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PDI mourns the loss of Prof. Herbert Krömer

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Professor Herbert Kroemer during the 1993 inauguration celebration of the Paul Drude Institute in Berlin. Source: PDI Archive.

Professor Herbert Krömer, an independent mind and rebellious spirit, was one of the pioneers of semiconductor physics. His groundbreaking contributions revolutionized the landscape of modern semiconductor technology and enabled modern wireless communication technology. He passed away on March 8th, 2024, in Santa Barbara, USA, at the age of 95.

Born on August 25, 1928, in Weimar, Herb Krömer decided to study physics and was admitted to the University of Jena in 1947. Due to the severe political oppression he witnessed in East Germany, he took one of the empty Berlin airlift flights back to the West German Sector to continue his studies in Göttingen. After receiving his PhD in 1952 at the age of 24, he worked at the Central Telecommunication Labs (Fernmeldetechnisches Zentralamt FTZ) of the German postal service, where he began to envision semiconductor heterostructures as potential solutions to fundamental technological problems present in bulk semiconductor materials.

Krömer soon ventured further West to the United States. His extraordinary career brought him to the most prestigious institutions, where he shaped the world of semiconductors through his seminal theoretical studies and profound insights that opened entirely new research avenues into new principles of semiconductor materials. He laid the foundation for transformative advancements in semiconductor technology. His theoretical calculations in 1957, conducted while at RCA Laboratories in Princeton, New Jersey, heralded the superiority of heterostructure transistors over conventional ones, unlocking new possibilities for high-frequency applications. His groundbreaking work eventually spurred the development of the first practical heterostructure electronic device in 1966—a true revolution. 

Krömer considered himself an Applied Theorist, laying the foundation for transformative advancements through theoretical analysis. He recognized the potential of molecular beam epitaxy early on as a thin film growth method to synthesize semiconductor heterostructures with high precision, testing theoretical predictions and ultimately realizing electronic devices based on these novel concepts. An excellent communicator and community builder, he saw opportunities beyond theoretical analysis, encompassing materials science and electrical engineering aspects to unleash the transformative power of interdisciplinary approaches in advancing semiconductor heterostructure; many will remember him urging “let them try it!”. Krömer was an early pioneer and enabler of molecular beam epitaxy, instrumental in building the first molecular beam epitaxy lab at the University of California, Santa Barbara (UCSB), which he joined in 1976. In 2000, he was awarded the Nobel Prize in Physics, alongside Zhores I. Alferov, "for developing semiconductor heterostructures used in high-speed- and opto-electronics," and with Jack S. Kilby for his part in the invention of the integrated circuit.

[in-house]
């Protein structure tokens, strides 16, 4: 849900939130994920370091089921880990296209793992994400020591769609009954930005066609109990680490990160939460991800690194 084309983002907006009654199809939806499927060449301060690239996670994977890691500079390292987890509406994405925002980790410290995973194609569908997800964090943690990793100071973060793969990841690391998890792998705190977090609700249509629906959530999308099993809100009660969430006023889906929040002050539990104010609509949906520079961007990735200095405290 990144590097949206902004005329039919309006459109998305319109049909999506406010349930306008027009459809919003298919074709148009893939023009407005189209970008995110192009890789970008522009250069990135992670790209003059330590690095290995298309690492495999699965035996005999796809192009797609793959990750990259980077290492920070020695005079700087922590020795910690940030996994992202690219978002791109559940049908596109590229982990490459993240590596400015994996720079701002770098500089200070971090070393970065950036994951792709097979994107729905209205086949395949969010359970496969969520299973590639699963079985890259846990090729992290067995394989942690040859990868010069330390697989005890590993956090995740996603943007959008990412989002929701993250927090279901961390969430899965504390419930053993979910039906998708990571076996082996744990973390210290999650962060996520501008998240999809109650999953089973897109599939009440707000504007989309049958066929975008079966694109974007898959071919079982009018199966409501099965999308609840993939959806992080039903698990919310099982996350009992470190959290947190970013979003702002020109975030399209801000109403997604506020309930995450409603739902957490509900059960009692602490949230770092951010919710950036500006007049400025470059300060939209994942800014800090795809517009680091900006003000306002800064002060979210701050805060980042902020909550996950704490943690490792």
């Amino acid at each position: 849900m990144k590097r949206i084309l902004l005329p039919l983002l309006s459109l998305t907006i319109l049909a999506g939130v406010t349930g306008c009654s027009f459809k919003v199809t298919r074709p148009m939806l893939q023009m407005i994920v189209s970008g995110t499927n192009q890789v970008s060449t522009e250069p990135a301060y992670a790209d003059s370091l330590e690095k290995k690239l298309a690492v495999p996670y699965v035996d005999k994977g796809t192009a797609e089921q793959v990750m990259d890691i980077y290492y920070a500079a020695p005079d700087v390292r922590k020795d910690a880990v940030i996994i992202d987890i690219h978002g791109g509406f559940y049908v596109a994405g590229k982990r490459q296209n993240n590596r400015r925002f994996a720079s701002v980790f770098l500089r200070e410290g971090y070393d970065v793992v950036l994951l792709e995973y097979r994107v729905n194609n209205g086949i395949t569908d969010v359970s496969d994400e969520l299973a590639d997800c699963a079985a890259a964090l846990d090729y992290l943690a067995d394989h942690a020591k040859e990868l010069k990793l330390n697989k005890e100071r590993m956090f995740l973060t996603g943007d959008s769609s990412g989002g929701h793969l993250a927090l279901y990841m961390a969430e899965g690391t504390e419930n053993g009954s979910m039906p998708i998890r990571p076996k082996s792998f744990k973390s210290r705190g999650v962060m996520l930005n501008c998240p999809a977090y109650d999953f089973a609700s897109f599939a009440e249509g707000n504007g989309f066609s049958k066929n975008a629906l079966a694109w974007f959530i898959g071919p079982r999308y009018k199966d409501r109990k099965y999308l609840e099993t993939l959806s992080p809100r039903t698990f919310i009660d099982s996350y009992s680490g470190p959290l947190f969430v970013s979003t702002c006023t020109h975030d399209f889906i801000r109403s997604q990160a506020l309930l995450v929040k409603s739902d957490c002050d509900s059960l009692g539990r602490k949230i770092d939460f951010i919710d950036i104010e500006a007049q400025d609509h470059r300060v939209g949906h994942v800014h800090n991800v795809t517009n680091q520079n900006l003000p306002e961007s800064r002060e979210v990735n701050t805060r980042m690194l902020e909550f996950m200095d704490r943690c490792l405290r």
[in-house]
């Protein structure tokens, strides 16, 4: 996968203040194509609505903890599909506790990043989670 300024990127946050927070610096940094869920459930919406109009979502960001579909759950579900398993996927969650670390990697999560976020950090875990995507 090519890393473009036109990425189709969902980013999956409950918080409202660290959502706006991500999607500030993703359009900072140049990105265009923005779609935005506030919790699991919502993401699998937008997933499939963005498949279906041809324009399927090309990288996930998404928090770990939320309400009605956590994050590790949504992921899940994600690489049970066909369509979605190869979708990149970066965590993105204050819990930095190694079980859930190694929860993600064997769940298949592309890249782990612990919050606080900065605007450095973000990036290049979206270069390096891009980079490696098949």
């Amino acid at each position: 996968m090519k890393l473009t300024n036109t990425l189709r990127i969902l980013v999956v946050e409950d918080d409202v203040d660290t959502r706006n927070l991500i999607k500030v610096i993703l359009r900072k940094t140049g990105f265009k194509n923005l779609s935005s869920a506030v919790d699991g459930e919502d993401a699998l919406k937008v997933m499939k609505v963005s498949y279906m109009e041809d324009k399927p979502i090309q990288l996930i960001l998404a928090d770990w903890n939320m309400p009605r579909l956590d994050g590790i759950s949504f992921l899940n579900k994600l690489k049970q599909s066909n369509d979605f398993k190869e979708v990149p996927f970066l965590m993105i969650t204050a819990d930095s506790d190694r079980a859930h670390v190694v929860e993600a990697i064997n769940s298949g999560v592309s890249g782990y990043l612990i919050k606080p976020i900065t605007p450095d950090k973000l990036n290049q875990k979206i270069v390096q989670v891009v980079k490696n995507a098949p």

The Paul Drude Institute for Solid State Electronics mourns his loss, remembering Herb Krömer as one of the most influential voices during critical times of the institute’s development. With the reunification of Germany in 1989, a dramatic reorganization of the scientific landscape was imminent. Krömer served on the institute’s founding advisory board from 1993 to 1995, helping establish the institute during these years and positioning it as one of the leading institutions for MBE-growth of tailored semiconductor materials.

The founding director of PDI, Prof. Dr. Klaus Ploog, recalls Herb Krömer’s pivotal role: “Herb’s honest and clear opinion on our performance and his suggestions for future research helped the members of PDI find their own role in the international research community. It sometimes motivated researchers to change their previous research subjects to novel ones and encouraged a few researchers to spend future sabbaticals abroad.”

The current PDI director, Prof. Dr. Roman Engel-Herbert, remembers his interaction with Krömer during his time in the MBE labs at UCSB: “We were focused on overcoming a fundamental synthesis challenge for the growth of oxide heterostructures by MBE. Herb's genuine interest and encouraging words refueled our drive and passion to overcome the remaining obstacles. He inspired us to try even harder.”

Krömer's upbringing and early career in Germany, followed by his tremendous successes in the USA, provided him with a deep understanding of two fundamentally different societies. This gave him the ability not only to see but also to alleviate the challenges of integrating a culturally diverse team in the dynamically developing reunifying Berlin. Especially in the early years of the institute, he helped bridge the large cultural differences at PDI. We are saddened and will dearly miss the exceptional physicist, the rebellious mind and independent thinker, who was not afraid to speak up—"let them try it!"—the pioneer of molecular beam epitaxy, the influential supporter, and the wise and integrative force that he was—our long-time friend, Herb Krömer.